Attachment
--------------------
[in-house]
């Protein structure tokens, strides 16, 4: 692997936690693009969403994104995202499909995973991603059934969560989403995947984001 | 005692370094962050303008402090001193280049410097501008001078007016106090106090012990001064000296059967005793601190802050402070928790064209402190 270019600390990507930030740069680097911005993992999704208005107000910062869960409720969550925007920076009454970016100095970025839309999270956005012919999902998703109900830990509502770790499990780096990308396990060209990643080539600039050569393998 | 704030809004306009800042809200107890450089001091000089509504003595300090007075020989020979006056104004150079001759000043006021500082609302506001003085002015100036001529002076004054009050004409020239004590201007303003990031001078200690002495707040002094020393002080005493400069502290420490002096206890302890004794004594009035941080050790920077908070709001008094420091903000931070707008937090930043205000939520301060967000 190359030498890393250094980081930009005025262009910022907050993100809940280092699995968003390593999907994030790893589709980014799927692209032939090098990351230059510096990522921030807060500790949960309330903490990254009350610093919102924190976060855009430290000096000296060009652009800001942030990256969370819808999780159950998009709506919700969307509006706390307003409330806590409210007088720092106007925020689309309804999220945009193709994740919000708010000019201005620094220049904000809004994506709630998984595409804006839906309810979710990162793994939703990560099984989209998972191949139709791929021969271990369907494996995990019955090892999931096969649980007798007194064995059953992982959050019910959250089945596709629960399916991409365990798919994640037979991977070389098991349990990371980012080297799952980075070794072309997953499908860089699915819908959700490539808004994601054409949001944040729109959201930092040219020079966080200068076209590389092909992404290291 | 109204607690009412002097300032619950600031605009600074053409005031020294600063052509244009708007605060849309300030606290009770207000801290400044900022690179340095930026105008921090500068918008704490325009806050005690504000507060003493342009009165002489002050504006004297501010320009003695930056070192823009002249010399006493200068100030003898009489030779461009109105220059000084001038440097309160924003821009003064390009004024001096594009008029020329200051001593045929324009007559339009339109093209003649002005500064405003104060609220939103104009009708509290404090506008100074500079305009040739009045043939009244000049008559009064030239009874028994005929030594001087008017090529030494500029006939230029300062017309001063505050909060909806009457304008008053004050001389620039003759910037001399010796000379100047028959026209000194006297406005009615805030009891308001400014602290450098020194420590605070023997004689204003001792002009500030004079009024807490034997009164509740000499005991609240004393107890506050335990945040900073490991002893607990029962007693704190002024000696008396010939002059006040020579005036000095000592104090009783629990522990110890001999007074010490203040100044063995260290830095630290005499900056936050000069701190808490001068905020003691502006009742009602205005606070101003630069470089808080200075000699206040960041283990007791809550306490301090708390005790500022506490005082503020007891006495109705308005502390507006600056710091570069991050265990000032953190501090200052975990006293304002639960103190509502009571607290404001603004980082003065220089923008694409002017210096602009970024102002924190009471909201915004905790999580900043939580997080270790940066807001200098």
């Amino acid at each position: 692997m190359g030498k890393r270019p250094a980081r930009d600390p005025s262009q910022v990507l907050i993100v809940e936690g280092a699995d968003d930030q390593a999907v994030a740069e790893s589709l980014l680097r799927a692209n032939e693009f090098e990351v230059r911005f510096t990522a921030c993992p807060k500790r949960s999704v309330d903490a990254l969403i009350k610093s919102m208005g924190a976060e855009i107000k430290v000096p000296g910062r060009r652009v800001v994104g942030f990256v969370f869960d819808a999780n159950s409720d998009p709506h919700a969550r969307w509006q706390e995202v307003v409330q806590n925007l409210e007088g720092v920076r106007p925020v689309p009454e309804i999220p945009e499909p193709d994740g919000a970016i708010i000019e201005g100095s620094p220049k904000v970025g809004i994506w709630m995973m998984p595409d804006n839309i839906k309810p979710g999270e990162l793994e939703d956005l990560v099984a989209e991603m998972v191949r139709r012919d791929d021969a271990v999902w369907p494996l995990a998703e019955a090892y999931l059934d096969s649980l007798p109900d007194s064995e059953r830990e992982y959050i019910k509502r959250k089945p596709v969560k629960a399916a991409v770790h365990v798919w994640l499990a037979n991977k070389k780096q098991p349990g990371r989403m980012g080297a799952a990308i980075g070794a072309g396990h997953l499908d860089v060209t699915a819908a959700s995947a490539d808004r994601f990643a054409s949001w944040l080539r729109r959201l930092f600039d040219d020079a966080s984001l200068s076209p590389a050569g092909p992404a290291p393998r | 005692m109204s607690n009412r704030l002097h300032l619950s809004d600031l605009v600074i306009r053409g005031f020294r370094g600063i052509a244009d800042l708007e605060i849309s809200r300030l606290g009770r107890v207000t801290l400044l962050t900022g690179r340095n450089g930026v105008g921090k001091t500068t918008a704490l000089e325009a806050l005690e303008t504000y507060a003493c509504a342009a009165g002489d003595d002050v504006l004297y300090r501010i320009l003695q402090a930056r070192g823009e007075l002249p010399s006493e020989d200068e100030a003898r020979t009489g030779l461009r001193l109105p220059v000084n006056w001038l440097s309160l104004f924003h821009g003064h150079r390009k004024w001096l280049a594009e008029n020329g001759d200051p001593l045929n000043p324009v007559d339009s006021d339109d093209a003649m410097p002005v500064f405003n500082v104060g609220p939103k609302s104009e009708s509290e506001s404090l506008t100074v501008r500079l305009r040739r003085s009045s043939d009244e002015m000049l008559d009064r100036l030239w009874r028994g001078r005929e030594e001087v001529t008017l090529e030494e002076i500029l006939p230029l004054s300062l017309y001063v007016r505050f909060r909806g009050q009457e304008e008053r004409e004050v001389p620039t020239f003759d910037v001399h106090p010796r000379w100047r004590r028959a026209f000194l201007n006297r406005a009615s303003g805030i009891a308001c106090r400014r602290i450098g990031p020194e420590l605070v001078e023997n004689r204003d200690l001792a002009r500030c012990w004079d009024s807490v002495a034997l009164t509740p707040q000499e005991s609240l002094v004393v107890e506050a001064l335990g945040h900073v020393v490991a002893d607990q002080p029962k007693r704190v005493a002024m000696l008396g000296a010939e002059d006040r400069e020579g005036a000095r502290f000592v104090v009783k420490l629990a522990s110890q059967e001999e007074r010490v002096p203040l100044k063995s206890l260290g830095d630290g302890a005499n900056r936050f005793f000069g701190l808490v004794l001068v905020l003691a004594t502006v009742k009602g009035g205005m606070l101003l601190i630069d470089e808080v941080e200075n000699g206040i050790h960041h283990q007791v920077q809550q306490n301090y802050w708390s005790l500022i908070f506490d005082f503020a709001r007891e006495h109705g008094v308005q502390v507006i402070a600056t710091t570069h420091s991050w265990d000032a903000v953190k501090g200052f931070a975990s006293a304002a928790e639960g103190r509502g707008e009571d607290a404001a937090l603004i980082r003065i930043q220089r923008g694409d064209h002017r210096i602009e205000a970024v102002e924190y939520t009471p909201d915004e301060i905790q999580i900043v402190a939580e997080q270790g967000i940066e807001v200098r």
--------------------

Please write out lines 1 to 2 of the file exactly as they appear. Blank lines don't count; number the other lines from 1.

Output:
[in-house]
């Protein structure tokens, strides 16, 4: 692997936690693009969403994104995202499909995973991603059934969560989403995947984001 | 005692370094962050303008402090001193280049410097501008001078007016106090106090012990001064000296059967005793601190802050402070928790064209402190 270019600390990507930030740069680097911005993992999704208005107000910062869960409720969550925007920076009454970016100095970025839309999270956005012919999902998703109900830990509502770790499990780096990308396990060209990643080539600039050569393998 | 704030809004306009800042809200107890450089001091000089509504003595300090007075020989020979006056104004150079001759000043006021500082609302506001003085002015100036001529002076004054009050004409020239004590201007303003990031001078200690002495707040002094020393002080005493400069502290420490002096206890302890004794004594009035941080050790920077908070709001008094420091903000931070707008937090930043205000939520301060967000 190359030498890393250094980081930009005025262009910022907050993100809940280092699995968003390593999907994030790893589709980014799927692209032939090098990351230059510096990522921030807060500790949960309330903490990254009350610093919102924190976060855009430290000096000296060009652009800001942030990256969370819808999780159950998009709506919700969307509006706390307003409330806590409210007088720092106007925020689309309804999220945009193709994740919000708010000019201005620094220049904000809004994506709630998984595409804006839906309810979710990162793994939703990560099984989209998972191949139709791929021969271990369907494996995990019955090892999931096969649980007798007194064995059953992982959050019910959250089945596709629960399916991409365990798919994640037979991977070389098991349990990371980012080297799952980075070794072309997953499908860089699915819908959700490539808004994601054409949001944040729109959201930092040219020079966080200068076209590389092909992404290291 | 109204607690009412002097300032619950600031605009600074053409005031020294600063052509244009708007605060849309300030606290009770207000801290400044900022690179340095930026105008921090500068918008704490325009806050005690504000507060003493342009009165002489002050504006004297501010320009003695930056070192823009002249010399006493200068100030003898009489030779461009109105220059000084001038440097309160924003821009003064390009004024001096594009008029020329200051001593045929324009007559339009339109093209003649002005500064405003104060609220939103104009009708509290404090506008100074500079305009040739009045043939009244000049008559009064030239009874028994005929030594001087008017090529030494500029006939230029300062017309001063505050909060909806009457304008008053004050001389620039003759910037001399010796000379100047028959026209000194006297406005009615805030009891308001400014602290450098020194420590605070023997004689204003001792002009500030004079009024807490034997009164509740000499005991609240004393107890506050335990945040900073490991002893607990029962007693704190002024000696008396010939002059006040020579005036000095000592104090009783629990522990110890001999007074010490203040100044063995260290830095630290005499900056936050000069701190808490001068905020003691502006009742009602205005606070101003630069470089808080200075000699206040960041283990007791809550306490301090708390005790500022506490005082503020007891006495109705308005502390507006600056710091570069991050265990000032953190501090200052975990006293304002639960103190509502009571607290404001603004980082003065220089923008694409002017210096602009970024102002924190009471909201915004905790999580900043939580997080270790940066807001200098």